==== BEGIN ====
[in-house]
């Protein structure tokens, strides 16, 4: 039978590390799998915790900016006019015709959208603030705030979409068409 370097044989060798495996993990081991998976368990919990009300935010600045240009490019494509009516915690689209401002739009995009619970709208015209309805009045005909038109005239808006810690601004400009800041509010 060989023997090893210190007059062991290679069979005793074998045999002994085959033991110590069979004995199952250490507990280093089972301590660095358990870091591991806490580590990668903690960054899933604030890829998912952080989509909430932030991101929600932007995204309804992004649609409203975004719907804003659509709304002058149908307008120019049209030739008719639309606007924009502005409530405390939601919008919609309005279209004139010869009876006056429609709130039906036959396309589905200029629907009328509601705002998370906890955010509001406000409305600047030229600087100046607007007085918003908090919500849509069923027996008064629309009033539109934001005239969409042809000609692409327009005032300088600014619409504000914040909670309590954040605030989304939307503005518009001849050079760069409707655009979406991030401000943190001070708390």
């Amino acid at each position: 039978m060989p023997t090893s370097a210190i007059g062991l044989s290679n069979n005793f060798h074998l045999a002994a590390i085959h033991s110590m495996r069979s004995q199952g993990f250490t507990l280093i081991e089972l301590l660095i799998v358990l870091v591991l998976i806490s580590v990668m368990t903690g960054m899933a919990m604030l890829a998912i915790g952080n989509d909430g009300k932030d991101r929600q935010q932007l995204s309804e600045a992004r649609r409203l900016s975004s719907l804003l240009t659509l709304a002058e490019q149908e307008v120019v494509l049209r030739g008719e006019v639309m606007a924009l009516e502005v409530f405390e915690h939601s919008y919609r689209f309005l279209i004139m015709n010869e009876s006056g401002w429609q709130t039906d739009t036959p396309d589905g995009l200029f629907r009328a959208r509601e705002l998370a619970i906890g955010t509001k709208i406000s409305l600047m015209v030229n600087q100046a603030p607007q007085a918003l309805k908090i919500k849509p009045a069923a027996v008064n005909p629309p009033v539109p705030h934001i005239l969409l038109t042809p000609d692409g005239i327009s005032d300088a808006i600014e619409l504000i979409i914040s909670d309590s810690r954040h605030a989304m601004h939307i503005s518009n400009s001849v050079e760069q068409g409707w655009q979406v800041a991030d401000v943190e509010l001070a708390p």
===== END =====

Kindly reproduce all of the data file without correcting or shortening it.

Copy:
[in-house]
């Protein structure tokens, strides 16, 4: 039978590390799998915790900016006019015709959208603030705030979409068409 370097044989060798495996993990081991998976368990919990009300935010600045240009490019494509009516915690689209401002739009995009619970709208015209309805009045005909038109005239808006810690601004400009800041509010 060989023997090893210190007059062991290679069979005793074998045999002994085959033991110590069979004995199952250490507990280093089972301590660095358990870091591991806490580590990668903690960054899933604030890829998912952080989509909430932030991101929600932007995204309804992004649609409203975004719907804003659509709304002058149908307008120019049209030739008719639309606007924009502005409530405390939601919008919609309005279209004139010869009876006056429609709130039906036959396309589905200029629907009328509601705002998370906890955010509001406000409305600047030229600087100046607007007085918003908090919500849509069923027996008064629309009033539109934001005239969409042809000609692409327009005032300088600014619409504000914040909670309590954040605030989304939307503005518009001849050079760069409707655009979406991030401000943190001070708390």
């Amino acid at each position: 039978m060989p023997t090893s370097a210190i007059g062991l044989s290679n069979n005793f060798h074998l045999a002994a590390i085959h033991s110590m495996r069979s004995q199952g993990f250490t507990l280093i081991e089972l301590l660095i799998v358990l870091v591991l998976i806490s580590v990668m368990t903690g960054m899933a919990m604030l890829a998912i915790g952080n989509d909430g009300k932030d991101r929600q935010q932007l995204s309804e600045a992004r649609r409203l900016s975004s719907l804003l240009t659509l709304a002058e490019q149908e307008v120019v494509l049209r030739g008719e006019v639309m606007a924009l009516e502005v409530f405390e915690h939601s919008y919609r689209f309005l279209i004139m015709n010869e009876s006056g401002w429609q709130t039906d739009t036959p396309d589905g995009l200029f629907r009328a959208r509601e705002l998370a619970i906890g955010t509001k709208i406000s409305l600047m015209v030229n600087q100046a603030p607007q007085a918003l309805k908090i919500k849509p009045a069923a027996v008064n005909p629309p009033v539109p705030h934001i005239l969409l038109t042809p000609d692409g005239i327009s005032d300088a808006i600014e619409l504000i979409i914040s909670d309590s810690r954040h605030a989304m601004h939307i503005s518009n400009s001849v050079e760069q068409g409707w655009q979406v800041a991030d401000v943190e509010l001070a708390p």